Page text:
EUROPE - The European logistics market will diverge into ‘blockbuster' and ‘niche' funds, with specialist nous and tenant relationships determining asset managers' survival in a shaken-out market, claims Peter Davies, fund director of the Goodman European Logistics Fund (GELF).

He told IPE Real Estate: "You can see the emergence of two dominant players - us and Prologis - and the market could become dominated by bigger funds." Prologis's investors include Danish pension scheme ATP, which in September committed €200m to the firm's second European logistics fund.

"It all comes down to how it affects tenants," said Davies. "Customer relationships are very important in logistics funds because it all depends on repeat business. Tenants want to grow their business and we want them to stay with us.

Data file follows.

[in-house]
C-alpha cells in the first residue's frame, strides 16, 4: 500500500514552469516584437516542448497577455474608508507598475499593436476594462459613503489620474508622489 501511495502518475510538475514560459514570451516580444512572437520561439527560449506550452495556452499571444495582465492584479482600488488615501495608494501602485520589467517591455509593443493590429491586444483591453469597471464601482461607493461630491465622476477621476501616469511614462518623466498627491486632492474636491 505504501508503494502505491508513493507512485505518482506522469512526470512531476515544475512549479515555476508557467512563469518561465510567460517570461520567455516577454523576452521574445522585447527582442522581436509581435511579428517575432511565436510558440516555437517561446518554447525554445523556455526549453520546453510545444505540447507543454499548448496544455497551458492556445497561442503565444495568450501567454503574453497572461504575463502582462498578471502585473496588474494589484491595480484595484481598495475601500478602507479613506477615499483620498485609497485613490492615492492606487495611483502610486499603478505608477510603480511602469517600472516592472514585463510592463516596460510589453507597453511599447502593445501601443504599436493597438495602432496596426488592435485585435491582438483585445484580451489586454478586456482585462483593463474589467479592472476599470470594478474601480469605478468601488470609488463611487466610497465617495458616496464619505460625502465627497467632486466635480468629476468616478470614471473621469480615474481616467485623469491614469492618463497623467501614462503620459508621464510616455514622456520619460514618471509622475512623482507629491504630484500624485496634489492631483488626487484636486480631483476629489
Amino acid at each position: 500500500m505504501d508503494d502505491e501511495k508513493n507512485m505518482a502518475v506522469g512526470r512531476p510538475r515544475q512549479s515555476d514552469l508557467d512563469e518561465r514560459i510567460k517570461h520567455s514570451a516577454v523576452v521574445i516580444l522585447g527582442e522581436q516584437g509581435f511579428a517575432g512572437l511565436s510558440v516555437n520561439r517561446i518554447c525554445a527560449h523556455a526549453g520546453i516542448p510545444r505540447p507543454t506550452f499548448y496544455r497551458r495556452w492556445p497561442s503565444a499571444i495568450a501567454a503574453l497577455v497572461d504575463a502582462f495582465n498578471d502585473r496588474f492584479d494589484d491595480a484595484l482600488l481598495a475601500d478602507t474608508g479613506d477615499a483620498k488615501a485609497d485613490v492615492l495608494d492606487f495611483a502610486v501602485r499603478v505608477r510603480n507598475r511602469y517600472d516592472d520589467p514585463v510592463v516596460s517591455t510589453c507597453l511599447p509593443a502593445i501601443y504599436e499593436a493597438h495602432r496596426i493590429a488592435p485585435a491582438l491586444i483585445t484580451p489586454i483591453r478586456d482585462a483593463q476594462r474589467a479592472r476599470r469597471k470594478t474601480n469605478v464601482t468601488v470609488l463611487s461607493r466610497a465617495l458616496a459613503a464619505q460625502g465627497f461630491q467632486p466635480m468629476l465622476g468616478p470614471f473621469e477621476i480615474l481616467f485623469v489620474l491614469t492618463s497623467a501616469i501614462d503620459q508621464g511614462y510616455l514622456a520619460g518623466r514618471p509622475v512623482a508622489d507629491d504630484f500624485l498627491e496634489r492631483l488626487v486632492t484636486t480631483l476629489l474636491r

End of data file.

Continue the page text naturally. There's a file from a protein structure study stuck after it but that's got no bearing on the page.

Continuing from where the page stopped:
"We don't pretend to be ING with 60 funds and we're not trying to bolt on logistics. This is what we do and we aim to be best in class. Knowing what you're doing is very important," he added.

His comments followed the merger of two of the firm's funds - the €243m Celogix fund, acquired with Arlington, and GELF, launched in December 2006. The merged €950m GELF has a portfolio of 45 logistics assets in nine European markets.

"There's no reason to have two funds in the same sector in the same asset class - especially when they have common investors. They would have started to compete against eachother," said Davies, adding the GELF wrapper was "the most obvious route".

More than 50% of investors have taken up the option of units in the newly-merged fund. "They understood why we were doing it. There was no gun against their heads. From the investors' perspective, the merger makes perfect sense," he said.

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